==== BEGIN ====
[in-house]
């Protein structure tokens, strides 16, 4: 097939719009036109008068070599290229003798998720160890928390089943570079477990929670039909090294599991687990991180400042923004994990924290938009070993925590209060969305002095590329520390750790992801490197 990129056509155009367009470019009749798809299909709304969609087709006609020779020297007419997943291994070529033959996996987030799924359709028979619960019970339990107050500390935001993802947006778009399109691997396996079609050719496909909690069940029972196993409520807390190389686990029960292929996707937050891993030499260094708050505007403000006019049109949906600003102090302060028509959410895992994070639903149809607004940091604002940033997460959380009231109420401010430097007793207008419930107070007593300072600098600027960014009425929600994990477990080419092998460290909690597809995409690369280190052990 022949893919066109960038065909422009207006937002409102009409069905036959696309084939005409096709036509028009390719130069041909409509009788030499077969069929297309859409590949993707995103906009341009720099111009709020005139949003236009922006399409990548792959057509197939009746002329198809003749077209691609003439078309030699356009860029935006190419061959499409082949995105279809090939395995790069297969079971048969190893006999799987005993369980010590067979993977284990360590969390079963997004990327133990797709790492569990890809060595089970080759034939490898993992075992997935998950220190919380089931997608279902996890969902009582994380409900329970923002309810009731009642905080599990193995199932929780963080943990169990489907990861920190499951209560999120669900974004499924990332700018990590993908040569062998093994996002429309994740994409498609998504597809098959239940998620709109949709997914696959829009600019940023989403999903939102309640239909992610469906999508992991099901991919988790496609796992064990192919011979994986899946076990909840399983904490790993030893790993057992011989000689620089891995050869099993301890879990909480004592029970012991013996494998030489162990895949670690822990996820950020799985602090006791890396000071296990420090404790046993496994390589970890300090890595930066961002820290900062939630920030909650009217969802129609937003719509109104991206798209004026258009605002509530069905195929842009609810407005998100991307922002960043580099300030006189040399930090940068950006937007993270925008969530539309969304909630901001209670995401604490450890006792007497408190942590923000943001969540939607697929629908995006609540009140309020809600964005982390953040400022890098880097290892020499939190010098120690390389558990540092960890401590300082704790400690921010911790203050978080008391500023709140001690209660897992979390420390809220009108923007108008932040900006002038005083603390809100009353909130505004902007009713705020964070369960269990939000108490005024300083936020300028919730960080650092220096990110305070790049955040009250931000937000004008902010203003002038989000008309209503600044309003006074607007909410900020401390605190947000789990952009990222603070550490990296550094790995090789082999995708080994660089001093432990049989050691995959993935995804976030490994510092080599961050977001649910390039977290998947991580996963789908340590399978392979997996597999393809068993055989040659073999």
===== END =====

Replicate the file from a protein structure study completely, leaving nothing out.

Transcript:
[in-house]
């Protein structure tokens, strides 16, 4: 097939719009036109008068070599290229003798998720160890928390089943570079477990929670039909090294599991687990991180400042923004994990924290938009070993925590209060969305002095590329520390750790992801490197 990129056509155009367009470019009749798809299909709304969609087709006609020779020297007419997943291994070529033959996996987030799924359709028979619960019970339990107050500390935001993802947006778009399109691997396996079609050719496909909690069940029972196993409520807390190389686990029960292929996707937050891993030499260094708050505007403000006019049109949906600003102090302060028509959410895992994070639903149809607004940091604002940033997460959380009231109420401010430097007793207008419930107070007593300072600098600027960014009425929600994990477990080419092998460290909690597809995409690369280190052990 022949893919066109960038065909422009207006937002409102009409069905036959696309084939005409096709036509028009390719130069041909409509009788030499077969069929297309859409590949993707995103906009341009720099111009709020005139949003236009922006399409990548792959057509197939009746002329198809003749077209691609003439078309030699356009860029935006190419061959499409082949995105279809090939395995790069297969079971048969190893006999799987005993369980010590067979993977284990360590969390079963997004990327133990797709790492569990890809060595089970080759034939490898993992075992997935998950220190919380089931997608279902996890969902009582994380409900329970923002309810009731009642905080599990193995199932929780963080943990169990489907990861920190499951209560999120669900974004499924990332700018990590993908040569062998093994996002429309994740994409498609998504597809098959239940998620709109949709997914696959829009600019940023989403999903939102309640239909992610469906999508992991099901991919988790496609796992064990192919011979994986899946076990909840399983904490790993030893790993057992011989000689620089891995050869099993301890879990909480004592029970012991013996494998030489162990895949670690822990996820950020799985602090006791890396000071296990420090404790046993496994390589970890300090890595930066961002820290900062939630920030909650009217969802129609937003719509109104991206798209004026258009605002509530069905195929842009609810407005998100991307922002960043580099300030006189040399930090940068950006937007993270925008969530539309969304909630901001209670995401604490450890006792007497408190942590923000943001969540939607697929629908995006609540009140309020809600964005982390953040400022890098880097290892020499939190010098120690390389558990540092960890401590300082704790400690921010911790203050978080008391500023709140001690209660897992979390420390809220009108923007108008932040900006002038005083603390809100009353909130505004902007009713705020964070369960269990939000108490005024300083936020300028919730960080650092220096990110305070790049955040009250931000937000004008902010203003002038989000008309209503600044309003006074607007909410900020401390605190947000789990952009990222603070550490990296550094790995090789082999995708080994660089001093432990049989050691995959993935995804976030490994510092080599961050977001649910390039977290998947991580996963789908340590399978392979997996597999393809068993055989040659073999």